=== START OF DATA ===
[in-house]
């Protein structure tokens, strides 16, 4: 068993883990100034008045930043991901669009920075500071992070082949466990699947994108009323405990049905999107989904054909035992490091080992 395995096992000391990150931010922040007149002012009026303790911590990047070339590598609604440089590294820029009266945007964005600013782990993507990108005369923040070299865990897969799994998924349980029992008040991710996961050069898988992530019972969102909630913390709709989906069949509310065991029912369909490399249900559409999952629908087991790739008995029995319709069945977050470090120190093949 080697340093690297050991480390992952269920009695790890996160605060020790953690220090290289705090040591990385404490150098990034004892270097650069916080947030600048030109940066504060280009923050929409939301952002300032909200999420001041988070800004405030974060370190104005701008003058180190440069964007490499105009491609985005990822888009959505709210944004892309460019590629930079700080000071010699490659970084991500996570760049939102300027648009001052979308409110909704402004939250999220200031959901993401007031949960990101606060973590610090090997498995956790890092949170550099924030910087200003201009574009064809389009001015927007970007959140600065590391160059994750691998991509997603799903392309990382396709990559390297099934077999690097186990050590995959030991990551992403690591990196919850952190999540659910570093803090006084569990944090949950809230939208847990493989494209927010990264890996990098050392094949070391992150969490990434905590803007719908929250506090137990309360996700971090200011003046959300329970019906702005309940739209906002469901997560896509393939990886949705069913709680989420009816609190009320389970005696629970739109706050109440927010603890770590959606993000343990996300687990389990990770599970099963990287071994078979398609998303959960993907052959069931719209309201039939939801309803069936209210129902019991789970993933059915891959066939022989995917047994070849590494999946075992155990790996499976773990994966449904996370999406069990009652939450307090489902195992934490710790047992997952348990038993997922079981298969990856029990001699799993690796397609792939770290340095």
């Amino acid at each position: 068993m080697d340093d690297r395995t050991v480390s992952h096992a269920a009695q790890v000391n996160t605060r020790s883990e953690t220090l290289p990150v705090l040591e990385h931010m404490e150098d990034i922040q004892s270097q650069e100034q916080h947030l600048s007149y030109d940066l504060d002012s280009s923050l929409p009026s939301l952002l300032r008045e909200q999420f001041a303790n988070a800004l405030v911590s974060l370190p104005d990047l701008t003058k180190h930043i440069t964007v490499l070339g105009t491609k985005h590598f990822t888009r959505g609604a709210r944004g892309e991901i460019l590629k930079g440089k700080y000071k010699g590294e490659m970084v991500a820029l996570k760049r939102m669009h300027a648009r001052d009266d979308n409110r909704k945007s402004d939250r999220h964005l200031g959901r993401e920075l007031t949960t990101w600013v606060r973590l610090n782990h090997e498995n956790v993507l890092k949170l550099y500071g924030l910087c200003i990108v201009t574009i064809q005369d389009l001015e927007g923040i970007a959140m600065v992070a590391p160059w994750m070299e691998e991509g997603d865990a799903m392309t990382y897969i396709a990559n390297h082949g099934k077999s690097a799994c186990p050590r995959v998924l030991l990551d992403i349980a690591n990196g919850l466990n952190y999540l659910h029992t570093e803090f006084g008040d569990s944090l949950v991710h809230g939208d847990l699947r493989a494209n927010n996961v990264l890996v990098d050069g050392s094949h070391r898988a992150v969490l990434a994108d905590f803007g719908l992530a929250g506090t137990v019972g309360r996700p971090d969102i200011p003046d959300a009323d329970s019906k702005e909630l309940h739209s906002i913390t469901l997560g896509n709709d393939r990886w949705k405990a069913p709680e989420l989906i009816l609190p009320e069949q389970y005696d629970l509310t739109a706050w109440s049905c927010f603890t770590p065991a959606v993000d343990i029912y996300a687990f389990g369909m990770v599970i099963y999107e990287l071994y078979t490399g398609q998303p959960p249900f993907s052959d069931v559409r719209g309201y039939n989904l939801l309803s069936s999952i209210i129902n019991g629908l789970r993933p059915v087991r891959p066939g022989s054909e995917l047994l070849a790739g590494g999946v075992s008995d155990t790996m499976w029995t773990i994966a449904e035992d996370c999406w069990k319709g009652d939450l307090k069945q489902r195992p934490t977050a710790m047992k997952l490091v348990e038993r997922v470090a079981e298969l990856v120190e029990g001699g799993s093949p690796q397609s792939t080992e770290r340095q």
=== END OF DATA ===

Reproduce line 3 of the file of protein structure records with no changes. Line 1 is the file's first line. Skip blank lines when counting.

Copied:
């Amino acid at each position: 068993m080697d340093d690297r395995t050991v480390s992952h096992a269920a009695q790890v000391n996160t605060r020790s883990e953690t220090l290289p990150v705090l040591e990385h931010m404490e150098d990034i922040q004892s270097q650069e100034q916080h947030l600048s007149y030109d940066l504060d002012s280009s923050l929409p009026s939301l952002l300032r008045e909200q999420f001041a303790n988070a800004l405030v911590s974060l370190p104005d990047l701008t003058k180190h930043i440069t964007v490499l070339g105009t491609k985005h590598f990822t888009r959505g609604a709210r944004g892309e991901i460019l590629k930079g440089k700080y000071k010699g590294e490659m970084v991500a820029l996570k760049r939102m669009h300027a648009r001052d009266d979308n409110r909704k945007s402004d939250r999220h964005l200031g959901r993401e920075l007031t949960t990101w600013v606060r973590l610090n782990h090997e498995n956790v993507l890092k949170l550099y500071g924030l910087c200003i990108v201009t574009i064809q005369d389009l001015e927007g923040i970007a959140m600065v992070a590391p160059w994750m070299e691998e991509g997603d865990a799903m392309t990382y897969i396709a990559n390297h082949g099934k077999s690097a799994c186990p050590r995959v998924l030991l990551d992403i349980a690591n990196g919850l466990n952190y999540l659910h029992t570093e803090f006084g008040d569990s944090l949950v991710h809230g939208d847990l699947r493989a494209n927010n996961v990264l890996v990098d050069g050392s094949h070391r898988a992150v969490l990434a994108d905590f803007g719908l992530a929250g506090t137990v019972g309360r996700p971090d969102i200011p003046d959300a009323d329970s019906k702005e909630l309940h739209s906002i913390t469901l997560g896509n709709d393939r990886w949705k405990a069913p709680e989420l989906i009816l609190p009320e069949q389970y005696d629970l509310t739109a706050w109440s049905c927010f603890t770590p065991a959606v993000d343990i029912y996300a687990f389990g369909m990770v599970i099963y999107e990287l071994y078979t490399g398609q998303p959960p249900f993907s052959d069931v559409r719209g309201y039939n989904l939801l309803s069936s999952i209210i129902n019991g629908l789970r993933p059915v087991r891959p066939g022989s054909e995917l047994l070849a790739g590494g999946v075992s008995d155990t790996m499976w029995t773990i994966a449904e035992d996370c999406w069990k319709g009652d939450l307090k069945q489902r195992p934490t977050a710790m047992k997952l490091v348990e038993r997922v470090a079981e298969l990856v120190e029990g001699g799993s093949p690796q397609s792939t080992e770290r340095q």